Depending on who you ask, Tiberius’ rule was most likely counted from the day he assumed office in AD 14 or from January 1 the following year, AD 15.
The ministry of John the Baptist might have started somewhere between the middle of AD 28 and the beginning of AD 29, depending on the source.
The Length of Jesus’s Ministry
To determine how long Jesus’ public ministry lasted, we must first determine how long Jesus’ public ministry lasted. If Jesus’ public ministry lasted two or more years, it appears that the spring of AD 30 cannot be considered as a plausible date for the crucifixion. The Gospel of John records that Jesus attended at least three (perhaps four) Passovers, which were held once a year in the spring and were as follows:
- In Jerusalem, at the beginning of his public ministry (John 2:13–23)
- In Galilee, during the midpoint of his public career (John 6:4)
- And in Bethlehem, at the end of his public ministry (John 6:4). In Jerusalem, at the conclusion of his public ministry, that is, at the time of his crucifixion (John 11:55
- 12:1), there was a final Passover celebration. And it’s possible that Jesus attended another Passover that wasn’t reported in the Gospel of John, but was documented in one or more of the Synoptic Gospels (i.e., Matthew, Mark, and Luke)
In Jerusalem, at the beginning of his public ministry (John 2:13–23); in Galilee, during the midpoint of his public career (John 6:4); and in Bethlehem, at the end of his public ministry (John 6:7). During Jesus’ public career, at the time of his execution (John 11:55; 12:1), the city of Jerusalem celebrated a final Passover. In addition, Jesus may have participated in one or more other Passovers that are not documented in the Synoptic Gospels (i.e., Matthew, Mark, and Luke), but are reported in one or more of the other Synoptic Gospels.
|Nisan 15||AD 30||John 2:13|
|Nisan 15||AD 31||Either the unnamed feast in John 5:1 or else a Passover that John does not mention (but that may be implied in the Synoptics)|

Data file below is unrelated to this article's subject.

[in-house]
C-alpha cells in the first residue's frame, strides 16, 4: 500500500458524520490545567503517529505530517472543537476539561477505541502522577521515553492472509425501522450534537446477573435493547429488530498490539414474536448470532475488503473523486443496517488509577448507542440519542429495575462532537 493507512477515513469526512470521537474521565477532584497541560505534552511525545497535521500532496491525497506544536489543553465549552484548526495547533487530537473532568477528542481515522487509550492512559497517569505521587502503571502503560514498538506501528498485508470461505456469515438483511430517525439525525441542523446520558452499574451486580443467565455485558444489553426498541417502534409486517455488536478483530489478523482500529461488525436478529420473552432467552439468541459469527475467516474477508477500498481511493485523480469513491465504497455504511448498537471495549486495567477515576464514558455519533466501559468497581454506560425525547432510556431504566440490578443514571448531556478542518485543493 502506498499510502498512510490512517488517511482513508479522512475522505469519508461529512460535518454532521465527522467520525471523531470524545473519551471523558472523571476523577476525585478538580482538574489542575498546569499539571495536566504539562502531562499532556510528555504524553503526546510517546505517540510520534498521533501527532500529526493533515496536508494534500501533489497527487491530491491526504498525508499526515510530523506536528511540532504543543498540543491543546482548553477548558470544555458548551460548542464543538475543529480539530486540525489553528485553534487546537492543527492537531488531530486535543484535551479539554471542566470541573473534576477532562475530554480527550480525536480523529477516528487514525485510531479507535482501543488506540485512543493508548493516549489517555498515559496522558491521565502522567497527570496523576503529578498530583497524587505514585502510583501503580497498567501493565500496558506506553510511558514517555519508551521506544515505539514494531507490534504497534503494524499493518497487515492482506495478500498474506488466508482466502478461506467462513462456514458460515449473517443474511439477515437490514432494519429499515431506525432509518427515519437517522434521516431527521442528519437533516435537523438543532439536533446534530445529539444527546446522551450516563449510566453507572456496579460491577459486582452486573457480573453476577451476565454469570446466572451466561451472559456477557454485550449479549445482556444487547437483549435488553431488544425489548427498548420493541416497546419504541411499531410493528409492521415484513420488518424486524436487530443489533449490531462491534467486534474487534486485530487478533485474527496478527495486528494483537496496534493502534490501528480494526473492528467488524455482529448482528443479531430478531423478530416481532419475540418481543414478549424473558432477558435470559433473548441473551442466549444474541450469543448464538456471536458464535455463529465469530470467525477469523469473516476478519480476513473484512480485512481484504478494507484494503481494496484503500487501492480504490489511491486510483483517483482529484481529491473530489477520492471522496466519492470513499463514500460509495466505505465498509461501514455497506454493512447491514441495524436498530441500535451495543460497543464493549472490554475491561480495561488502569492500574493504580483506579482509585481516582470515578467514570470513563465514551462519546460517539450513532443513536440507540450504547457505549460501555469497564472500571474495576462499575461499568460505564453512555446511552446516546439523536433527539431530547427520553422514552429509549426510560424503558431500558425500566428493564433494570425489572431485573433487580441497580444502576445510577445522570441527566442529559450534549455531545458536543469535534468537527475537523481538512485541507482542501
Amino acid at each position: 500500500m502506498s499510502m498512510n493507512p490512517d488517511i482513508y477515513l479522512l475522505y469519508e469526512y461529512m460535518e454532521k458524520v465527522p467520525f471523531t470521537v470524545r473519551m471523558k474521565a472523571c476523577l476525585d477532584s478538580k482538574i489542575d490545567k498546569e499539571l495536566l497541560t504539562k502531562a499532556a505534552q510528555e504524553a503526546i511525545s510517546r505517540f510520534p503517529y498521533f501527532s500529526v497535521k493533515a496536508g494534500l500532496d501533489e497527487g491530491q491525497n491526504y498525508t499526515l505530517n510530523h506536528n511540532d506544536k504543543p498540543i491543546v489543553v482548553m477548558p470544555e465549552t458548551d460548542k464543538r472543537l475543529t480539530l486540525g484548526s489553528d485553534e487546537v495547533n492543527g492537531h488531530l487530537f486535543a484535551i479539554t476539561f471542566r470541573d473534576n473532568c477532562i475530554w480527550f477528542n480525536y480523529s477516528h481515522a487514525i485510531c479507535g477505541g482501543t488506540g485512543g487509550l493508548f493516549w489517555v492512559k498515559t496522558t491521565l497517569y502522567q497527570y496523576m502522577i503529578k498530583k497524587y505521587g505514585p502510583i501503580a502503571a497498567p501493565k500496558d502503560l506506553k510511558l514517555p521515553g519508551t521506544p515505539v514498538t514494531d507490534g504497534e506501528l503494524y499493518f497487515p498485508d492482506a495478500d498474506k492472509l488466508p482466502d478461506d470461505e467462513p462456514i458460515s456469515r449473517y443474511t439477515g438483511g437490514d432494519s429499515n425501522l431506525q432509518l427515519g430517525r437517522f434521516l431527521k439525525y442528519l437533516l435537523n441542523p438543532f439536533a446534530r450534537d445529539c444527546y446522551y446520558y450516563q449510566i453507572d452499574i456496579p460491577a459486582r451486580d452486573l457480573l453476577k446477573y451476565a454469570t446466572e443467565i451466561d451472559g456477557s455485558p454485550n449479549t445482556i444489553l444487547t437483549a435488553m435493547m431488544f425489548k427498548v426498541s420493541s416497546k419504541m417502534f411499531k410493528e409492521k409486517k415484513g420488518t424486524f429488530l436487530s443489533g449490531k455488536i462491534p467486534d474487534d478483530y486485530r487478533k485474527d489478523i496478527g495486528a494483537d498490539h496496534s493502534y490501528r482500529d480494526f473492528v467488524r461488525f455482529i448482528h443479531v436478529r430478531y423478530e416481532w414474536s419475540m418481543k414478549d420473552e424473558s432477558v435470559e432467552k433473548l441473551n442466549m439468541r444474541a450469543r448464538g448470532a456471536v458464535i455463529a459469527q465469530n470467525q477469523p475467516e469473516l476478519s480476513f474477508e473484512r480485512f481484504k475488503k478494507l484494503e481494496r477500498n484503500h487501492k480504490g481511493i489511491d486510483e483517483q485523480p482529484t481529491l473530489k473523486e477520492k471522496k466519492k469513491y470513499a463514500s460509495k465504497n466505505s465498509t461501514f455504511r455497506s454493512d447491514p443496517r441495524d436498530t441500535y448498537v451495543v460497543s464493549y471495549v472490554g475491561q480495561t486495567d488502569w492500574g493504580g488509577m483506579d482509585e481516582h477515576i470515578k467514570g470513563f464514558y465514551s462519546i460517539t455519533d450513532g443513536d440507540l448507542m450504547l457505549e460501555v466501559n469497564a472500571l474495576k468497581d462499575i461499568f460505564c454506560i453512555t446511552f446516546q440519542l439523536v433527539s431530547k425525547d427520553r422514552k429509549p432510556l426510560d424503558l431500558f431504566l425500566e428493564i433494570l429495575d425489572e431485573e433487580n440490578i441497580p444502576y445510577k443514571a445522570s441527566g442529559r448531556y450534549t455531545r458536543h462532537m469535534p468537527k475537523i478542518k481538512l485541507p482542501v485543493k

|Nisan 15||AD 32||John 6:4|
|Nisan 15||AD 33||John 11:55, the Passover at which Jesus was crucified|
Jesus Was Crucified on the Day of Preparation for the Passover
It is also mentioned by the apostle John that Jesus was crucified on “the day of Preparation” (John 19:31), which corresponds to the Friday before the Sabbath of the Passover week (Mark 15:42). Earlier in the day, on Thursday evening, Jesus had a Passover meal with the Twelve (Mark 14:12), which is referred to as his “Last Supper.” Passover always falls on the fifteenth day of Nisan (Exodus 12:6), according to the Pharisaic-rabbinic calendar that was generally used in Jesus’ day. According to this calendar, Passover begins on Thursday after sundown and finishes on Friday after nightfall.
33, the year in which the crucifixion is most likely to have occurred, the most likely date for Jesus’ crucifixion is April 3 in the year a.d.
Accordingly, we created the following chart in The Final Days of Jesus to indicate the dates for Jesus’ final week in the year a.d.
|April 2||Nissan 14||Thursday (Wednesday nightfall to Thursday nightfall)||Day of Passover preparation||Last Supper|
|April 3||Nissan 15||Friday (Thursday nightfall to Friday nightfall)||Passover; Feast of Unleavened Bread, begins||Crucifixion|
|April 4||Nissan 16||Saturday (Friday nightfall to Saturday nightfall)||Sabbath|
|April 5||Nissan 17||Sunday (Saturday nightfall to Sunday nightfall)||First day of the week||Resurrection|
The computations in the preceding section may look difficult, but in a nutshell, the reasoning goes as follows:
|Beginning of Tiberius’s reign||AD 14|
|Fifteenth year of Tiberius’s reign:Beginning of John the Baptist’s ministry||AD 28|
|A few months later:Beginning of Jesus’s ministry||AD 29|
|Minimum three-year duration of Jesus’ ministry:Most likely date of Jesus’s crucifixion||AD 33 (April 3)|
While this is, in our opinion, the most plausible scenario, it should be noted that many people think Jesus was killed in the year AD 30, rather than the year AD 33, as we have said. If, on the other hand, the beginning of Tiberius’ rule is set at the year AD 14, it becomes nearly difficult to fit fifteen years of Tiberius’ reign and three years of Jesus’ ministry between AD 14 and AD 30, as is the case. As a result, some have speculated that Tiberius and Augustus shared co-regency (combined rule) during the last few years of Augustus’ reign.